Apprenticeship Day 6
Today was another day of turning bowls. I also had to make a couple of mandrels. There are two main kinds of mandrels. The kind that has some sort of metal spikes to attach to the bowl blank and the kind that uses a tenon. I was making the tenoned kind. With these Jarrod can swap out the mandrel I used for a thinner one that is a better gear ratio for turning the core into a small bowl.
At one point in the day I was turning a mandrel. Jarrod had stepped out of the basement to tend to some admin. I was struggling along with the mandrel when he returned. He stepped into the lathe room, looked at me over the rim of his glasses and announced I was carving the wrong way. Needless to say he set me back on the right path.
Jarrod has begun setting me specific areas of bowl turning to focus on. He'll demonstrate the cut, show me how much material he wants removing and have let me have it. This approach has certainly helped. Having the steps broken down like that help me practice the techniques where they are applied.
While I was focusing on that, Jarrod worked through the bowls I had roughed out for him yesterday.
Over lunch we had a chat about the physical demands this kind of work places on the body. Here's a quote from Guide to the Collection Illustrating Welsh Folk Crafts and Industries by Dr. Iowerth C. Peate:
"On the other hand, the working of the pole-lathe is much more laborious than that of an ordinary lathe, and when the vessel turned is of large dimensions, the energy required for working the treadle and manipulating the tool is such that one turner assured the writer that ten years at a pole-lathe would have made him 'a broken man'."
That excerpt came from the book Treen or Small Woodware Throughout the Ages by Edward H. Pinto. I don't know when Dr. Peate interviewed the turner he quotes, but Treen was published in 1949. I'd like to think that general awareness of medical science has improved enough that those of us who aspire to make our living via handcrafts can do so without being 'broken'.
To that end we were talking about the importance of proper technique, of setting the lathe to the right height and the stances to take when turning. As I'm writing this now, the left side of my lower back feels tight and my right hand is a little sore from gripping the turning hooks incorrectly. The insidious injuries that come from repetitive strain are tricky to prevent. Make one cut with poor form and I doubt you'd notice. A hundred cuts and maybe something will be starting to ache. But you wonder, is that ache from improper technique, or plain old physical exertion? So you do a few hundred more. Eventually all the little mistakes build and manifest themselves as something more serious.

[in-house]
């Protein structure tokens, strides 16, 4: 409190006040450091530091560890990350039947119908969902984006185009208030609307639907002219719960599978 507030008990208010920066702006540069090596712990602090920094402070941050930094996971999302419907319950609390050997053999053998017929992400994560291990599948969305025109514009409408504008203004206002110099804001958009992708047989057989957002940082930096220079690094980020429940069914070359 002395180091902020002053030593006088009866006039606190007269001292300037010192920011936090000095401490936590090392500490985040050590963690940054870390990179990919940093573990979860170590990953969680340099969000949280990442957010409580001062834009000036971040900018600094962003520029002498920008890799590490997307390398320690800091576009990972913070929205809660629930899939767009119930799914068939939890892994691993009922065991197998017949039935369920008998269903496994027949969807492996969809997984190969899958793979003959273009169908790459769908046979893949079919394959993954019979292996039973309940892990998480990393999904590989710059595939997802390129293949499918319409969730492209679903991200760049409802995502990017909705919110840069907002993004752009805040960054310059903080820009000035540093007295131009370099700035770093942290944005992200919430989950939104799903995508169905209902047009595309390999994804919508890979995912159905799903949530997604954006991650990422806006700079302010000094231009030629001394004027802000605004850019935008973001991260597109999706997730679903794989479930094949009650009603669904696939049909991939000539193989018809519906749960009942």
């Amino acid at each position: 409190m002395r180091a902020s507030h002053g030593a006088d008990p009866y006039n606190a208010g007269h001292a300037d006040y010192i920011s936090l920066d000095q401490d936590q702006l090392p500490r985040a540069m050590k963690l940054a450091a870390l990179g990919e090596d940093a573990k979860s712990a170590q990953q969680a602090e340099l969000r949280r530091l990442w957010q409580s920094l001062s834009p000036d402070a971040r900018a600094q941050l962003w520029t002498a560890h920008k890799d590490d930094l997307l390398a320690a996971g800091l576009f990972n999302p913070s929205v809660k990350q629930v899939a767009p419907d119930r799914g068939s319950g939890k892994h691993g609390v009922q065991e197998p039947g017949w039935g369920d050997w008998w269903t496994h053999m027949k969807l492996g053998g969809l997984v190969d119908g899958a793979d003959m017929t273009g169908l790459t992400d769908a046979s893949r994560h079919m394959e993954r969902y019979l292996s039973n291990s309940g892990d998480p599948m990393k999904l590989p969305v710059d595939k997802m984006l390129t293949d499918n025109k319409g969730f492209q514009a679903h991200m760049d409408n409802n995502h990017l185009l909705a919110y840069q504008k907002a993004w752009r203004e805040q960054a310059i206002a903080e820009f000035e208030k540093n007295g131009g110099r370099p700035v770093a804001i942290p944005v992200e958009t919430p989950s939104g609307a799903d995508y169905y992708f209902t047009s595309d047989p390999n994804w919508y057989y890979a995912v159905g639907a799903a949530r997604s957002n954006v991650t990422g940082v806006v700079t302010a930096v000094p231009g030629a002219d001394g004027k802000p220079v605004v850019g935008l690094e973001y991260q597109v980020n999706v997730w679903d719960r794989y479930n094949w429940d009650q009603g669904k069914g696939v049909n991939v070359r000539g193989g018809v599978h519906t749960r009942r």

I try to exercise on a regular basis. At some point I'd like to talk with a personal trainer to discuss specific exercises to address the imbalances that arise in the body from the work I do. For now, weight training and stretching is keeping me healthy. I also haven't been pursuing craft full time for very long.
Jarrod thinks about 9-10 years full-time pole lathing will be close to his limit. This is part of the reason behind him researching and building a Japanese lathe. Professional athletes in the United States have careers that last an average of 3-6 years. Granted they're likely being pushed out by younger up and coming talent. But the demands of physically taxing activity have the potential to limit how long you can pursue it, more so that less physical career choices.
It's certainly something I've thought about before starting my apprenticeship. I'm 30 years old now. I'd love to make enough from craft to retire at 40, but I have my doubts about that plan. How long can I do this for? I think longer than ten years if I listen to my body, take the time to ensure the equipment I used is properly set up for my body, and continue to exercise.